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Who is the Real Jesus?

By H. Dermot McDonald
December 2012 | Review by Richard Atherton


This compelling book presents the Biblical teaching on Jesus Christ as both human and divine. That the Word of God became flesh is at the heart of Christianity and clearly taught in the New Testament. Other religions acknowledge Jesus as a prophet but deny He is God. H. Dermot McDonald explores evidence for Jesus' human nature and puts the case for His deity, examines His titles and explains His saving work. The truth this book uncovers will help Christians grow in knowledge of the real Jesus.

  • Publisher: Isaac Publishing
  • ISBN: 978-0-98252-188-5
  • Pages: 122
  • Price: 7.99
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Book Review

Who Is The Real Jesus?

H Dermot McDonald

Isaac Publishing

122 pages, £7.99

ISBN: 978-0-98252-188-5

Star rating: 3 stars


We cannot spend too much time considering the wonder of our God ‘contracted to a span, incomprehensibly made man.’ This book is therefore to be commended for helping us to do just that. It is a slim volume and repays a second reading.

      We begin by looking at the real and perfect humanity of Jesus, and this for me was the most fascinating section, with a number of striking thoughts e.g. ‘His sinless life is a greater miracle than any of the others he performed,’ and again ‘the more sinful someone is the less human that person is, the less sinful someone is the more human. The sinlessness of Jesus confirms the claim that He is perfectly human.’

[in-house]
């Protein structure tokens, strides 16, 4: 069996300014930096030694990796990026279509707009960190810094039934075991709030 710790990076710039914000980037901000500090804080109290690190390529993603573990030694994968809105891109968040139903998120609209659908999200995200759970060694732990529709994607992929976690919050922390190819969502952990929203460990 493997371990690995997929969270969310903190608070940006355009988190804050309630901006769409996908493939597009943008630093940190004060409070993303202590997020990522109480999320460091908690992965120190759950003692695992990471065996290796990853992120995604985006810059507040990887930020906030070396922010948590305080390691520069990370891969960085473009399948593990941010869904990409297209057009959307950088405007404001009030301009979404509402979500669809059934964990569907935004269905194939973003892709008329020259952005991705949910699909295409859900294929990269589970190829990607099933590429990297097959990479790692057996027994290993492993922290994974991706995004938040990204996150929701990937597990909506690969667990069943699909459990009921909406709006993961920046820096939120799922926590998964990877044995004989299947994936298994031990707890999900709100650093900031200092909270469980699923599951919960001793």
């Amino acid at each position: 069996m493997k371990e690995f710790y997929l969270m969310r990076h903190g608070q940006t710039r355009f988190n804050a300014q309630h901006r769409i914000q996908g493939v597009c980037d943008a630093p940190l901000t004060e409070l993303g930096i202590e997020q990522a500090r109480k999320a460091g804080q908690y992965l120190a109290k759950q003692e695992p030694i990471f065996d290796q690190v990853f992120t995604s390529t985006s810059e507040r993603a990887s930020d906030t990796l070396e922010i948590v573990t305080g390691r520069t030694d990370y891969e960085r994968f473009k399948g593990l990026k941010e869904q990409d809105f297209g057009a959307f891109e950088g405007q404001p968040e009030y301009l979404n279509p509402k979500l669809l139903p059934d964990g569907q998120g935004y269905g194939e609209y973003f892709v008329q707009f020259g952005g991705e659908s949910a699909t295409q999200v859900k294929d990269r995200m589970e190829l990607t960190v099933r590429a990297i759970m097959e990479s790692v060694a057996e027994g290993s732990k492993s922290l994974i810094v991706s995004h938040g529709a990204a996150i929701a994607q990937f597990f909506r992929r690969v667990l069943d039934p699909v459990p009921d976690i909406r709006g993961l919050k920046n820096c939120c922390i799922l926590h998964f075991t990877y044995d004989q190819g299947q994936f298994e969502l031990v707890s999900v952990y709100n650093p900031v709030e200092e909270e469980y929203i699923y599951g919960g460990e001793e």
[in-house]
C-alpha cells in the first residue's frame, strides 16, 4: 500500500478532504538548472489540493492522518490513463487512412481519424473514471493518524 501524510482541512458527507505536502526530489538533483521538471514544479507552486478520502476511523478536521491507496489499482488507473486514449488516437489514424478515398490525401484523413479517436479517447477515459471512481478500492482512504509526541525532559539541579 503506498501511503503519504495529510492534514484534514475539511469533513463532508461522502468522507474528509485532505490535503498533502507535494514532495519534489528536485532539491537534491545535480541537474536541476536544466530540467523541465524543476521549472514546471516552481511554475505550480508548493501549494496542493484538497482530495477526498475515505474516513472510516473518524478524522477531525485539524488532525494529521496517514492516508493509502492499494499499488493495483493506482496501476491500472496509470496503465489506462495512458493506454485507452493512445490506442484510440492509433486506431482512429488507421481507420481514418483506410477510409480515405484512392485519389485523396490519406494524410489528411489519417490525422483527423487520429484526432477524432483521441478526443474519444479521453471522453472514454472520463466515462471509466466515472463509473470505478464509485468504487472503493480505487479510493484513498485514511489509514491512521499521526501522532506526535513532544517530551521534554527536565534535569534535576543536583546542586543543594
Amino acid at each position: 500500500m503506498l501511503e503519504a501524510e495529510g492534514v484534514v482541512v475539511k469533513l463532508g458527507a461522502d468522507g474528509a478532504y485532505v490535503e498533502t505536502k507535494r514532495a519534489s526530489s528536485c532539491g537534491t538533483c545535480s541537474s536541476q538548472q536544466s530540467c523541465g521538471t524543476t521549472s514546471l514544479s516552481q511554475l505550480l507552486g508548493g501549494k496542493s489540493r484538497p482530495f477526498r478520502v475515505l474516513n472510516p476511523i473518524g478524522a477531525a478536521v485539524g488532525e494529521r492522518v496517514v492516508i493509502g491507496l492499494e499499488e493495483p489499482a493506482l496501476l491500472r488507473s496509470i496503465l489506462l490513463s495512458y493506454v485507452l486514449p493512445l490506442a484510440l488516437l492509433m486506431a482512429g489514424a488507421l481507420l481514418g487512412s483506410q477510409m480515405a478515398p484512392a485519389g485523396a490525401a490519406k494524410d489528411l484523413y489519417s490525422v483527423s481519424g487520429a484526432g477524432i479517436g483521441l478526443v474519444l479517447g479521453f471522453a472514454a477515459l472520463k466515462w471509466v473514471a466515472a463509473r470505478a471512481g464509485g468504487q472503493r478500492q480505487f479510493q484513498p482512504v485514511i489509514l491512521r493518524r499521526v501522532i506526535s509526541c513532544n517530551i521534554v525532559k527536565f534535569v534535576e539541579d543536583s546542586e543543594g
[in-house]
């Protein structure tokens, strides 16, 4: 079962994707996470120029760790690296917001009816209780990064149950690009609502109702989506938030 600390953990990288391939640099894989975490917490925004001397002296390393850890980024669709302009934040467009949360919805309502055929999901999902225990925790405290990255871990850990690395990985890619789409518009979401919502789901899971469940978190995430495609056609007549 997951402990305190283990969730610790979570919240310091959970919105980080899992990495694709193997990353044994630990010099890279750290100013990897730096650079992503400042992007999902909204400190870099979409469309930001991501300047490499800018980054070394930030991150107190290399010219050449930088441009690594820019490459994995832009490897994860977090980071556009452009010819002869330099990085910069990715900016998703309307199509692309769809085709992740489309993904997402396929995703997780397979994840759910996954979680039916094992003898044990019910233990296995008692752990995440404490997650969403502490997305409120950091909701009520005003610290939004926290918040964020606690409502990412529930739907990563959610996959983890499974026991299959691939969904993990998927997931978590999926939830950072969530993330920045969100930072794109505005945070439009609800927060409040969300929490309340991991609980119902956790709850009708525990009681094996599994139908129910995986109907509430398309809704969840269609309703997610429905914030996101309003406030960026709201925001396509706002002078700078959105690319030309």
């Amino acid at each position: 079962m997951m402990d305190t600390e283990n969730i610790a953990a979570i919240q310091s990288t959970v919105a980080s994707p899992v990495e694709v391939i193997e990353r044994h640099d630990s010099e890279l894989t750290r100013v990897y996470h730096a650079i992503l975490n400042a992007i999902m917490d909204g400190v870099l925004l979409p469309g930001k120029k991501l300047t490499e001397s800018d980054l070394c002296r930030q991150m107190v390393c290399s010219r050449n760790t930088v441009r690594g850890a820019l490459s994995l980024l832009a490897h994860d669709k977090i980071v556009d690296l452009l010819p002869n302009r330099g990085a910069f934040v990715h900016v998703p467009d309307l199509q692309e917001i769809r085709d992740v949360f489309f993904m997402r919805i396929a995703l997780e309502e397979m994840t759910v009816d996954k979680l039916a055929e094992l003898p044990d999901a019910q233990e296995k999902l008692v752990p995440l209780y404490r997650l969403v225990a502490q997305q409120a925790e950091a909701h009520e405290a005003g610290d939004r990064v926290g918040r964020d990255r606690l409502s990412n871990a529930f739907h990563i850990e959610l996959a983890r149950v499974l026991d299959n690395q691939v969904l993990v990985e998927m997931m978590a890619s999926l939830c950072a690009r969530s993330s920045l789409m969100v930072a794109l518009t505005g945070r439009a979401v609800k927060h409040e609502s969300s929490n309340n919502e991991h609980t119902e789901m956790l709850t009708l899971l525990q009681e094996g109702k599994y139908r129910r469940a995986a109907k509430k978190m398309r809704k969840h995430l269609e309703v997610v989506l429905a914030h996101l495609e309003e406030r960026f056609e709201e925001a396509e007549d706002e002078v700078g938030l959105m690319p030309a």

Most of the book deals with the divine reality of Christ, his person and his redeeming work: ‘He did not come to inspire people at their best but to redeem people at their worst.’ We dwell most helpfully on His names and titles e.g. Son of Man, Son of God, Lamb of God, Mediator, Saviour. Another striking thought was this, ‘Christians frequently express their gratitude to God for giving His Son, but far too seldom do we express gratitude to the Son for giving us the Father.’

      The book was written forty or so years ago by the vice-principal of London Bible College to be a ‘fairly easy’ introduction to Christology, and is now republished by Isaac Publishing seemingly at the instigation of Patrick Sookhdeo who provides a foreword. It is certainly an excellent resource to equip us for dialogue with Muslim friends, or with those of any other faith whom we meet as we bear witness in our multi-cultural, multi-faith society.

      Although this is a slim volume it is not a ‘snack’ and you will feel well nourished after reading it!


Richard Atherton


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